|Author (Person)||Lo, Bobo|
|Publisher||French Institute of International Relations (IFRI)|
|Series Title||IFRI Reports: Proliferation Papers, IFRI Reports: Russie.Nei.Reports|
|Series Details||Number 32/47|
|Publication Date||February 2010|
|Content Type||Research Paper|
Over the past decade, there has been much talk about a new world order, in which American "unipolarity" would be superseded by more equal arrangements between the great powers.
One such idea is a return to the Russia-China-US triangle. In truth, however, the time for such geopolitical schemes has long passed. The contemporary international system is too complex and interdependent to be reduced to crude strategic balancing-a reality underlined by the global financial crisis.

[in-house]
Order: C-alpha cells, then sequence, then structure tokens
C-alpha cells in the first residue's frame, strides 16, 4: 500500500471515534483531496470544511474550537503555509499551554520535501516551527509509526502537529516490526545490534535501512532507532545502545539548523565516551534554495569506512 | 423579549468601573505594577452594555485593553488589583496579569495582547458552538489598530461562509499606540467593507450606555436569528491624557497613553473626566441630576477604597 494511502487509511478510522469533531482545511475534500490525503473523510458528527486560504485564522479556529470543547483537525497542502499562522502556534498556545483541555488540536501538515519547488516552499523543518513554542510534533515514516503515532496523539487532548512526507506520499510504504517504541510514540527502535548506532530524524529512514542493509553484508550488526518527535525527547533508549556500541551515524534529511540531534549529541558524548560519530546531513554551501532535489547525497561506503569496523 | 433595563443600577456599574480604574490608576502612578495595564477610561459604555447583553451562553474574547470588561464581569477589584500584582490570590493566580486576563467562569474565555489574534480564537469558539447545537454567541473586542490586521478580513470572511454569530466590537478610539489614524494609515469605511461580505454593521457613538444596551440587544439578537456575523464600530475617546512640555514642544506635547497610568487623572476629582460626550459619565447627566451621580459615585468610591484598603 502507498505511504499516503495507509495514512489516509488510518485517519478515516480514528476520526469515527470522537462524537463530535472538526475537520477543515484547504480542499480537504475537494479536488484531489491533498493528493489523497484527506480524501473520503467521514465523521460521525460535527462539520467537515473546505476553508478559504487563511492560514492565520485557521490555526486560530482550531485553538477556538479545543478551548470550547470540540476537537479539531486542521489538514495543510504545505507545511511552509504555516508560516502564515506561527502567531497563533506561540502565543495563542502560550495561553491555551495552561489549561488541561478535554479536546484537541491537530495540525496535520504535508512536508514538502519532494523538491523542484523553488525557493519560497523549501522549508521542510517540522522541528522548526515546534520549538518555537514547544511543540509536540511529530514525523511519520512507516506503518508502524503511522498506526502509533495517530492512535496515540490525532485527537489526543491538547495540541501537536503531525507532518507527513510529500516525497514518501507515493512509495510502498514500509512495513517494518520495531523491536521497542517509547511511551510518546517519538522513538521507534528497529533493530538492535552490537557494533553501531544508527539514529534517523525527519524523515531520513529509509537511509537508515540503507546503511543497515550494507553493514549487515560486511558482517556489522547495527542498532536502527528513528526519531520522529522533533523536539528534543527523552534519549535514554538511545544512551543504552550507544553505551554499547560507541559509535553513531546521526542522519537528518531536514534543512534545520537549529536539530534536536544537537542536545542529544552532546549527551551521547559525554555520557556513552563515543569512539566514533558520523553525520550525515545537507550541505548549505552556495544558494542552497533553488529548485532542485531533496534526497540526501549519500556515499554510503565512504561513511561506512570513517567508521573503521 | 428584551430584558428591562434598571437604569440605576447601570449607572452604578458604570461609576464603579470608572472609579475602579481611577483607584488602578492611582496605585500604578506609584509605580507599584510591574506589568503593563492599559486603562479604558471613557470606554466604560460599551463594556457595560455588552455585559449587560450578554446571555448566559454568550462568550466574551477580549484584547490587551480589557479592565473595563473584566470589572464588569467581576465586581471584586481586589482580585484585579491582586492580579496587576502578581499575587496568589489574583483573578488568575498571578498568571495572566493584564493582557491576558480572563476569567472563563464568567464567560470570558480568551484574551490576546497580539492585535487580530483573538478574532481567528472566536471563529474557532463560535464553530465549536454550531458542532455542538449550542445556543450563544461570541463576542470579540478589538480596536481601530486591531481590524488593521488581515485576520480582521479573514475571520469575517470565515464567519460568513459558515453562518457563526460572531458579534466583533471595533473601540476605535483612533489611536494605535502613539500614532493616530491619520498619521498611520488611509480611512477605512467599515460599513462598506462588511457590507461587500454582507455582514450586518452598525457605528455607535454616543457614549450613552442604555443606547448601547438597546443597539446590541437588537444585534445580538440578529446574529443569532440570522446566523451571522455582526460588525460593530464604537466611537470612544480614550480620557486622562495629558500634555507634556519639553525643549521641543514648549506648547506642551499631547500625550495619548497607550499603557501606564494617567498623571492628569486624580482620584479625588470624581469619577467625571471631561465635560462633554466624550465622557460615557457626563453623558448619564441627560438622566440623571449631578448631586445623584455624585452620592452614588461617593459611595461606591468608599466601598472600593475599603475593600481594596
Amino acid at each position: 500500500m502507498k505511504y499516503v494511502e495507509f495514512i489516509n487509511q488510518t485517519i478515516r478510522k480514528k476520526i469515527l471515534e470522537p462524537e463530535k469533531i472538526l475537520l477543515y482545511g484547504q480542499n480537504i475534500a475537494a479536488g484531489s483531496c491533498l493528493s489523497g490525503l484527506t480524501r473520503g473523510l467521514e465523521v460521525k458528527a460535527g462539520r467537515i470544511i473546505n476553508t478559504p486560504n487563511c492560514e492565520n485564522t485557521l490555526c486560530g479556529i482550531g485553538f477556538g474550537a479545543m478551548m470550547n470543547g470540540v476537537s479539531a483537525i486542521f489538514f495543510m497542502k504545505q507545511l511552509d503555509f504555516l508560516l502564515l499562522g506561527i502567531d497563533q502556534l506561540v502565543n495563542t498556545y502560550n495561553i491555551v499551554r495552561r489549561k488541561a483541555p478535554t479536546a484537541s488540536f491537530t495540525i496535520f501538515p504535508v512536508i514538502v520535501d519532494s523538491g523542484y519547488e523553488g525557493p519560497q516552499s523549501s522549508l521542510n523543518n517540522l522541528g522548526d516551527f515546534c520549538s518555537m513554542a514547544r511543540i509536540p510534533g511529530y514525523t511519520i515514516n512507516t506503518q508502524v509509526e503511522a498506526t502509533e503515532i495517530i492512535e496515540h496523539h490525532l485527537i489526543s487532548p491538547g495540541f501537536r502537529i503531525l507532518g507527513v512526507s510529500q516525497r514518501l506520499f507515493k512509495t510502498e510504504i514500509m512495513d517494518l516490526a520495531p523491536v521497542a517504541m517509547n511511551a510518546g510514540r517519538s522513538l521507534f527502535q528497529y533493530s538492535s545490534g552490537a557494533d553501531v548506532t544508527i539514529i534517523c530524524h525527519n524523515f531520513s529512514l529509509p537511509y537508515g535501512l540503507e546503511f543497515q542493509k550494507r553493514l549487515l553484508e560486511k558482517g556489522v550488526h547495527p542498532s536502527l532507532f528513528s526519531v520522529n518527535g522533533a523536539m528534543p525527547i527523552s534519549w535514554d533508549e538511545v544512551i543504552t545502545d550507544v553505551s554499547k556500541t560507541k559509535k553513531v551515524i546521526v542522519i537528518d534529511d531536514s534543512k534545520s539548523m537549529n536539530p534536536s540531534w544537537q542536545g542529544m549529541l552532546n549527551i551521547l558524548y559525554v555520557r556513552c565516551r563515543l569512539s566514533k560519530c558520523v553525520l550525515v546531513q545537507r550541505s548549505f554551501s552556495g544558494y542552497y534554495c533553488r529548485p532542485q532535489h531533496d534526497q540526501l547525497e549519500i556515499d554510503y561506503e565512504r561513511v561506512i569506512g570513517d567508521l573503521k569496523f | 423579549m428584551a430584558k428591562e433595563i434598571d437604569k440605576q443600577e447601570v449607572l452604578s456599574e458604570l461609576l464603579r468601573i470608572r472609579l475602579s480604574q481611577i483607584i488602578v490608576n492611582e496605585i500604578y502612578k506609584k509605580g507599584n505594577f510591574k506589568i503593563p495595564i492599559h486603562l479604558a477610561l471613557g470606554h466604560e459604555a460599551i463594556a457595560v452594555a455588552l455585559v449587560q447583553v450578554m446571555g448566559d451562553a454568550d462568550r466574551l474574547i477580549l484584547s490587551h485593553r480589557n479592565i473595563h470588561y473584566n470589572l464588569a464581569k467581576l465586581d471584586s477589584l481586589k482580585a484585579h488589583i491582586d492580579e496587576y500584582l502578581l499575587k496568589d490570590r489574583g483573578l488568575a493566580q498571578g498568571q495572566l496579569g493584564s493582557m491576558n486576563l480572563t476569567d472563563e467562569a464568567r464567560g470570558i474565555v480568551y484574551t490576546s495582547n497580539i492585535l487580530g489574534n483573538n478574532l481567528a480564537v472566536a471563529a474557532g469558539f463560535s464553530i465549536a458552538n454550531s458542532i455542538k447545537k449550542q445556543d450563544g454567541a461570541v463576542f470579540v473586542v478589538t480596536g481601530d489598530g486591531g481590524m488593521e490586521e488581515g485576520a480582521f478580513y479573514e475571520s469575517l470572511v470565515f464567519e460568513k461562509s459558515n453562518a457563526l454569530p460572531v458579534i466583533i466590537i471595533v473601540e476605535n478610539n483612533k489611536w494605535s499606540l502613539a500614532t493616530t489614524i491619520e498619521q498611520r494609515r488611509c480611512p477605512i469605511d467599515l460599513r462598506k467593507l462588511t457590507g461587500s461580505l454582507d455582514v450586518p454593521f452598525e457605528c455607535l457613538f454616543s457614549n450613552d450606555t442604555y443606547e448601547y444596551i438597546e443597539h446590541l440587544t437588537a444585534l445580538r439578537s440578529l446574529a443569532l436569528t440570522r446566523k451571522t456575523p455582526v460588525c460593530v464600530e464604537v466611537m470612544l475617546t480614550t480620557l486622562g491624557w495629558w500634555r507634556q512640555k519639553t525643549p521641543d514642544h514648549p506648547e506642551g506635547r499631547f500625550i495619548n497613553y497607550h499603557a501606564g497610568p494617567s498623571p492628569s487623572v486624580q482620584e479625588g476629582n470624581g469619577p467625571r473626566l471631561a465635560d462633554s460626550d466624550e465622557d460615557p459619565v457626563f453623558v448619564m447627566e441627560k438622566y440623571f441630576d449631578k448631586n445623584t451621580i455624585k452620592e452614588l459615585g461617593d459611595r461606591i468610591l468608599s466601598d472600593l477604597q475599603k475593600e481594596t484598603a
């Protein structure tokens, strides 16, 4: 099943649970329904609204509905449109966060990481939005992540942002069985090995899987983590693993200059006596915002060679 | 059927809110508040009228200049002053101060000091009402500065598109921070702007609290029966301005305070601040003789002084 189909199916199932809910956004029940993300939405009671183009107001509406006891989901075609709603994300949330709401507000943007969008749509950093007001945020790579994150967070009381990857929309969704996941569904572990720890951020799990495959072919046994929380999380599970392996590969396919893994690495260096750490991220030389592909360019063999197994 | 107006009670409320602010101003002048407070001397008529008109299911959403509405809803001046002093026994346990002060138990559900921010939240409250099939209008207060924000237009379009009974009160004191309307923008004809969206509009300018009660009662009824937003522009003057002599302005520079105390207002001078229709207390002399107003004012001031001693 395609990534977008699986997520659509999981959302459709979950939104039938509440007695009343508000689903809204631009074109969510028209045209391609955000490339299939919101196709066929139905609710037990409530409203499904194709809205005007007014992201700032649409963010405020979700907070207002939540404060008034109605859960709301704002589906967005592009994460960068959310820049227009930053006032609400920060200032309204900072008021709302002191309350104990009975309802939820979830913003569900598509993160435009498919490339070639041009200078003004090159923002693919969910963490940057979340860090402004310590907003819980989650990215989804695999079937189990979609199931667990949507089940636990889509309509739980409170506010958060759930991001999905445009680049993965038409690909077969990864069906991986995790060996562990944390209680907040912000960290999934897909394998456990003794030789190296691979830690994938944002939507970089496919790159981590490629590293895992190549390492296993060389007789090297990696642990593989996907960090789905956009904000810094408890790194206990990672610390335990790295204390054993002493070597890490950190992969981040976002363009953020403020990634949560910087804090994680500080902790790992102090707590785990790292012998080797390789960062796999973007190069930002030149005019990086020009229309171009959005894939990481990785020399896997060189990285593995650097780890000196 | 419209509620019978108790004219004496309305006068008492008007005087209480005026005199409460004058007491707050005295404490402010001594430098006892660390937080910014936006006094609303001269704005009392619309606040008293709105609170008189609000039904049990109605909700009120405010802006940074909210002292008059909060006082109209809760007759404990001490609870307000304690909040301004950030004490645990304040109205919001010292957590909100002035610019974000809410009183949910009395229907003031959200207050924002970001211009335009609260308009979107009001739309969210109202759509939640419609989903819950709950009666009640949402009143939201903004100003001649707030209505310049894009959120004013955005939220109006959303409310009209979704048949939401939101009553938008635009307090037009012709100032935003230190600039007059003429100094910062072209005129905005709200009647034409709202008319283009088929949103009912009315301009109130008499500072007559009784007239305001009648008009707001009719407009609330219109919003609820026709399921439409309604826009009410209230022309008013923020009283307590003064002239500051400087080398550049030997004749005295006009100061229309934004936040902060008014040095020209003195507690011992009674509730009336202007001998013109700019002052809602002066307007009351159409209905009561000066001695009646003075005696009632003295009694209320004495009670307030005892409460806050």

The most likely successor to US global leadership is not a "multipolar world order" dominated by the great powers, but a rough Sino-American bipolarity.
This would bear little resemblance to the stark model of the cold war era, but instead foreshadow a new, post-modern triangle. The "third side" would not be Russia, but a mass of formal and informal networks involving nation-states, multilateral institutions, and non-state actors.
|Subject Categories||Politics and International Relations|
|Countries / Regions||China, Russia, United States|